Argument For:  Wealthy candidates have an unfair advantage in elections because current 9 campaign finance laws allow them to contribute vast sums of their personal 10 resources to their own campaigns. It offers an effective way to encourage competitive elections.

Argument Against:  Colorado’s campaign finance system is broken, and this measure further 17 complicates the system without truly addressing financial disparities among candidates. Opening the door to more money is not the way to fix 21 Colorado’s campaign finance system.

Proposition 109 (NO!)

2017-2018 Proposed Initiative #167 – Statutory

Authorize Bonds for Transportation Projects

Proposition 109 proposes amending the Colorado statutes to require the state to borrow up to $3.5 billion in 2019 to fund up to specific highway projects;  direct the state to identify a source of funds to repay the borrowed amount without raising taxes or fees; and limit the total repayment amount, including principal and interest, to $5.2 billion over 20 years.

Arguments For:  Proposition 109 accelerates the construction of essential highway projects without raising taxes or fees. The state has failed to invest sufficient funds to maintain and expand the highway system. The measure corrects this by directing the state to prioritize highway projects ahead of other programs.

Arguments Against:  Proposition 109 commits up to $5.2 billion to repay borrowing without creating a new source of revenue.  The measure would pay for only a portion of the projects and fails to address the cost of ongoing maintenance of these projects.  Under this measure, approximately $1.7 billion in taxpayer money will be spent on interest payments

Proposition 110 (YES)

2017-2018 Proposed Initiative #153 – Statutory

Transportation Funding

Proposition 110 proposes amending the Colorado statutes to increase the state’s sales and use tax rate from 2.9 percent to 3.52 percent for 20 years; distribute the new tax revenue for transportation as follows: 45 percent to the state; 40 percent to local governments; and 15 percent for multimodal transportation projects; and permit the state to borrow up to $6.0 billion for transportation projects and limit the total repayment amount, including principal and interest, to $9.4 billion over 20 years

Arguments For:  Colorado’s highways are deteriorating, and the cost of improvements continues to increase. The state needs to invest immediately in its infrastructure and cannot afford to expand and modernize its transportation system without a new revenue source.  This measure creates a flexible statewide transportation solution, and it lets local communities identify their own transportation projects and prioritize their most urgent needs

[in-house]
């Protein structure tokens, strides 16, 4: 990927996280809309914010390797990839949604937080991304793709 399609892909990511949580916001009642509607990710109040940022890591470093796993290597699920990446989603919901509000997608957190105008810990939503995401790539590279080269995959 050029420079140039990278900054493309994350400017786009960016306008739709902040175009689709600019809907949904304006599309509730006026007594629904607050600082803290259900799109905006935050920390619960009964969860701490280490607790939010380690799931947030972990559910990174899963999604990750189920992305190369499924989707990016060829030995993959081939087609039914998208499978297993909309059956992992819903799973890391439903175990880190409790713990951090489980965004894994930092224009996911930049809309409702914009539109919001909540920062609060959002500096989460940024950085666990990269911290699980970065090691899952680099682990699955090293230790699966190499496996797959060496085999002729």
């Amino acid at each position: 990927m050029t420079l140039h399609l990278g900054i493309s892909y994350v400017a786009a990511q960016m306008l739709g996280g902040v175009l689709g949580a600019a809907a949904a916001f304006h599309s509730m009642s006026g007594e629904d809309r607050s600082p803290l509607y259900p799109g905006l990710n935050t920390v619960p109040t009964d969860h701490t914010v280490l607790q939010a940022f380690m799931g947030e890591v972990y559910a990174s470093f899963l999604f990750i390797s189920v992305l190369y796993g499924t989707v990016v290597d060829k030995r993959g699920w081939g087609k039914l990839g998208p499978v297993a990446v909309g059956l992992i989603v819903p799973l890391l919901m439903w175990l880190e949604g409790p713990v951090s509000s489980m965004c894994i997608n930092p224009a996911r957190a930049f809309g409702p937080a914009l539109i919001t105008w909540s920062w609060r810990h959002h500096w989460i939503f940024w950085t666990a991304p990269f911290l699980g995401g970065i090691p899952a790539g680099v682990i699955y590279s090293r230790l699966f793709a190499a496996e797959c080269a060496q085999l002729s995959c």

Arguments Against:  Proposition 110 raises taxes for a fundamental government service that should be fully funded through the state budget. Sales taxes, which are already high, provide a poor method of funding transportation.

Proposition 111 (Yes – CDP SCC Endorsed)

2017-2018 Proposed Initiative #126 – Statutory

Payday Loans

Proposition 111 proposes amending the Colorado statutes to reduce the total cost for a payday loan to a 36 percent annual percentage rate; and expand what constitutes unfair or deceptive trade practices for payday lending.

Argument For:  Coloradans are paying too much to borrow small amounts of money from payday lenders. The APR for these loans can exceed 180 percent. Because the measure reduces the high cost of payday loans, consumers may be better able to repay their loans and avoid further financial stress.

Argument Against: This measure may eliminate the payday lending business in Colorado. Payday loans provide options for consumers who may not qualify for other types of credit.   This measure is unnecessary because the state legislature passed reforms in 2010 that led to reduced loan costs and fewer defaults, while ensuring that consumers have access to a well-regulated source of short-term credit.

Proposition 112 (Yes – CDP SCC Endorsed)

2017-2018 Proposed Initiative #97 – Statutory

Setback Requirement for Oil and Gas Development

Proposition 112 proposes amending the Colorado statutes to require that new oil and natural gas development be located at least 2,500 feet from occupied structures, water sources, and areas designated as vulnerable.   If two or more local governments with overlapping boundaries  establish different setbacks, Proposition 112 requires that the greater distance be used.   The measure does not apply to federal land, which includes national forests and 13 parks and comprises about 36 percent of the land in Colorado.

Arguments For:  Oil and natural gas operations may adversely impact public health, safety, and  the environment.  Proposition 112 also establishes a required setback from water sources and

Arguments Against:  Proposition 112 eliminates new oil and natural gas activity on most non-federal land in Colorado. Proposition 112 will reduce the economic benefits  the oil and natural gas industry provides for the state and may result in the loss of jobs, lower payments to mineral owners, and reduced tax revenue that is used for local schools and other governmental services and programs.

Facebooktwittergoogle_plusredditpinterestlinkedinmail